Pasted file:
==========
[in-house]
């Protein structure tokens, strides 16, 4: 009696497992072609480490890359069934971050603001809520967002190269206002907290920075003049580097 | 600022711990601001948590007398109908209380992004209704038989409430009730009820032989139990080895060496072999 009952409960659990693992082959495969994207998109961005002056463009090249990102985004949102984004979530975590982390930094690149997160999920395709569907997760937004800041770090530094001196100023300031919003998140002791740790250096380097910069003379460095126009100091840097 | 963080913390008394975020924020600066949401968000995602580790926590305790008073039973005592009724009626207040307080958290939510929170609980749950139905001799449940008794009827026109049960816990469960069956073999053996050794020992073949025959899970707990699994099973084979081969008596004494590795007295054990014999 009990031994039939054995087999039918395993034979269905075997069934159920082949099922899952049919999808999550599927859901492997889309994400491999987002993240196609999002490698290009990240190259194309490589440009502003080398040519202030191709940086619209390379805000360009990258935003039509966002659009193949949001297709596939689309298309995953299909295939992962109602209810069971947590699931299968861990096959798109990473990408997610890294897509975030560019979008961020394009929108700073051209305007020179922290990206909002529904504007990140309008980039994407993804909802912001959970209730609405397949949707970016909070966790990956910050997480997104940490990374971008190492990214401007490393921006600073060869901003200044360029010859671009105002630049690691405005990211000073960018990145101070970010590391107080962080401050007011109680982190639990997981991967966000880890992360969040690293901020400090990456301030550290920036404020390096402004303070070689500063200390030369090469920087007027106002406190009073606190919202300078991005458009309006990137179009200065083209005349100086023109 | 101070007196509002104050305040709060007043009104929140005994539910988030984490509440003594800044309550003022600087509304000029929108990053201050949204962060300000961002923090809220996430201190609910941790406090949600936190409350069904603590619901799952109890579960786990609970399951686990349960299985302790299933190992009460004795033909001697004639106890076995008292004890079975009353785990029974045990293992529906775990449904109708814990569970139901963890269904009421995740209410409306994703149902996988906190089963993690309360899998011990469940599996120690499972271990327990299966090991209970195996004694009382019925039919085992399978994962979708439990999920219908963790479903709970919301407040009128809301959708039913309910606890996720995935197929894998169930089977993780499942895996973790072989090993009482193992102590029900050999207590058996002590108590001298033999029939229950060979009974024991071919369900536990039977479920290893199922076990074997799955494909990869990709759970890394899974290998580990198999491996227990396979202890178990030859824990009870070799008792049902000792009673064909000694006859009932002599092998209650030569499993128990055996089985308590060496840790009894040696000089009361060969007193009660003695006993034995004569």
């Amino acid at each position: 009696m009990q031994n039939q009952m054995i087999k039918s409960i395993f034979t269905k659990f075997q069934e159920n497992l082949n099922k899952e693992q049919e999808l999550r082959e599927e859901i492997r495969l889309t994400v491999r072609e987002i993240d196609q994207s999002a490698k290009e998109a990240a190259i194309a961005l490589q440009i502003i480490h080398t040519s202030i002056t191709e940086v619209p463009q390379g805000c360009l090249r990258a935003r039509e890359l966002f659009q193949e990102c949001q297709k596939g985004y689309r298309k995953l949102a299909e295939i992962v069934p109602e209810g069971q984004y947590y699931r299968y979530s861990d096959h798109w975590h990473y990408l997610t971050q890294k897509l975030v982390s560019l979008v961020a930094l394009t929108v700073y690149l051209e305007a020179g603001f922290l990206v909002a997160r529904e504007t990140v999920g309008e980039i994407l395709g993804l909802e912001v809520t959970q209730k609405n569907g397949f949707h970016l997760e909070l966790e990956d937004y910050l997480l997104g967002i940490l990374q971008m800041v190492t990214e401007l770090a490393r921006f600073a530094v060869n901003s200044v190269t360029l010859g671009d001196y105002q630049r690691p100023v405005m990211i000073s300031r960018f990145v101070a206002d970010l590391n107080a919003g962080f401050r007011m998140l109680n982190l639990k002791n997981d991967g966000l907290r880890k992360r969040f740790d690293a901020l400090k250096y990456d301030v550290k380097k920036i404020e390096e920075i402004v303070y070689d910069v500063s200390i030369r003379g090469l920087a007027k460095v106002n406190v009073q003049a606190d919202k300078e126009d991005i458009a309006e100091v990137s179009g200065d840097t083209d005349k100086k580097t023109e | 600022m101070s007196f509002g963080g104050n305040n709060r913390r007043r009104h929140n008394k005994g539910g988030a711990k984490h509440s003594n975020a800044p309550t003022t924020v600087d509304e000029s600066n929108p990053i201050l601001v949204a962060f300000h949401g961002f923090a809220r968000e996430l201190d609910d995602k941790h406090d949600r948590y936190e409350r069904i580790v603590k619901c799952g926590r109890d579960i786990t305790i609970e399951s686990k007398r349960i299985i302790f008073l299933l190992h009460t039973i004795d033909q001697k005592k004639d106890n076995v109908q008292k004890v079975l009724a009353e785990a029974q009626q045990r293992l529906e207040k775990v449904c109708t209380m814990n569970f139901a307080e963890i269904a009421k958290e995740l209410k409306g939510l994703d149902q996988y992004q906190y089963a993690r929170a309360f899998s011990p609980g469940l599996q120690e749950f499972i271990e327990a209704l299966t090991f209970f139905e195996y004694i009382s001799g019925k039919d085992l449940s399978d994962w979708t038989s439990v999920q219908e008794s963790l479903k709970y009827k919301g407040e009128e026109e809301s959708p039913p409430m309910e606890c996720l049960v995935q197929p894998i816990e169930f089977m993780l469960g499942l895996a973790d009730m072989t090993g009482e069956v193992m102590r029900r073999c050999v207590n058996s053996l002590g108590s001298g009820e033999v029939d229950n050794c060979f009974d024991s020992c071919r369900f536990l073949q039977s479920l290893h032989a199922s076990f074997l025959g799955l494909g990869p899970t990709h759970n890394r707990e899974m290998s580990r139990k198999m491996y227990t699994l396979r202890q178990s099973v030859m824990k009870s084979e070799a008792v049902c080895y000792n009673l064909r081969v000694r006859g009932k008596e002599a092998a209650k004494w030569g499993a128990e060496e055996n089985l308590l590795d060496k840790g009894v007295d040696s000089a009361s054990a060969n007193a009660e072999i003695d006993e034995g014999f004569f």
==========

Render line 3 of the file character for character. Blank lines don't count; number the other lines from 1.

């Amino acid at each position: 009696m009990q031994n039939q009952m054995i087999k039918s409960i395993f034979t269905k659990f075997q069934e159920n497992l082949n099922k899952e693992q049919e999808l999550r082959e599927e859901i492997r495969l889309t994400v491999r072609e987002i993240d196609q994207s999002a490698k290009e998109a990240a190259i194309a961005l490589q440009i502003i480490h080398t040519s202030i002056t191709e940086v619209p463009q390379g805000c360009l090249r990258a935003r039509e890359l966002f659009q193949e990102c949001q297709k596939g985004y689309r298309k995953l949102a299909e295939i992962v069934p109602e209810g069971q984004y947590y699931r299968y979530s861990d096959h798109w975590h990473y990408l997610t971050q890294k897509l975030v982390s560019l979008v961020a930094l394009t929108v700073y690149l051209e305007a020179g603001f922290l990206v909002a997160r529904e504007t990140v999920g309008e980039i994407l395709g993804l909802e912001v809520t959970q209730k609405n569907g397949f949707h970016l997760e909070l966790e990956d937004y910050l997480l997104g967002i940490l990374q971008m800041v190492t990214e401007l770090a490393r921006f600073a530094v060869n901003s200044v190269t360029l010859g671009d001196y105002q630049r690691p100023v405005m990211i000073s300031r960018f990145v101070a206002d970010l590391n107080a919003g962080f401050r007011m998140l109680n982190l639990k002791n997981d991967g966000l907290r880890k992360r969040f740790d690293a901020l400090k250096y990456d301030v550290k380097k920036i404020e390096e920075i402004v303070y070689d910069v500063s200390i030369r003379g090469l920087a007027k460095v106002n406190v009073q003049a606190d919202k300078e126009d991005i458009a309006e100091v990137s179009g200065d840097t083209d005349k100086k580097t023109e | 600022m101070s007196f509002g963080g104050n305040n709060r913390r007043r009104h929140n008394k005994g539910g988030a711990k984490h509440s003594n975020a800044p309550t003022t924020v600087d509304e000029s600066n929108p990053i201050l601001v949204a962060f300000h949401g961002f923090a809220r968000e996430l201190d609910d995602k941790h406090d949600r948590y936190e409350r069904i580790v603590k619901c799952g926590r109890d579960i786990t305790i609970e399951s686990k007398r349960i299985i302790f008073l299933l190992h009460t039973i004795d033909q001697k005592k004639d106890n076995v109908q008292k004890v079975l009724a009353e785990a029974q009626q045990r293992l529906e207040k775990v449904c109708t209380m814990n569970f139901a307080e963890i269904a009421k958290e995740l209410k409306g939510l994703d149902q996988y992004q906190y089963a993690r929170a309360f899998s011990p609980g469940l599996q120690e749950f499972i271990e327990a209704l299966t090991f209970f139905e195996y004694i009382s001799g019925k039919d085992l449940s399978d994962w979708t038989s439990v999920q219908e008794s963790l479903k709970y009827k919301g407040e009128e026109e809301s959708p039913p409430m309910e606890c996720l049960v995935q197929p894998i816990e169930f089977m993780l469960g499942l895996a973790d009730m072989t090993g009482e069956v193992m102590r029900r073999c050999v207590n058996s053996l002590g108590s001298g009820e033999v029939d229950n050794c060979f009974d024991s020992c071919r369900f536990l073949q039977s479920l290893h032989a199922s076990f074997l025959g799955l494909g990869p899970t990709h759970n890394r707990e899974m290998s580990r139990k198999m491996y227990t699994l396979r202890q178990s099973v030859m824990k009870s084979e070799a008792v049902c080895y000792n009673l064909r081969v000694r006859g009932k008596e002599a092998a209650k004494w030569g499993a128990e060496e055996n089985l308590l590795d060496k840790g009894v007295d040696s000089a009361s054990a060969n007193a009660e072999i003695d006993e034995g014999f004569f």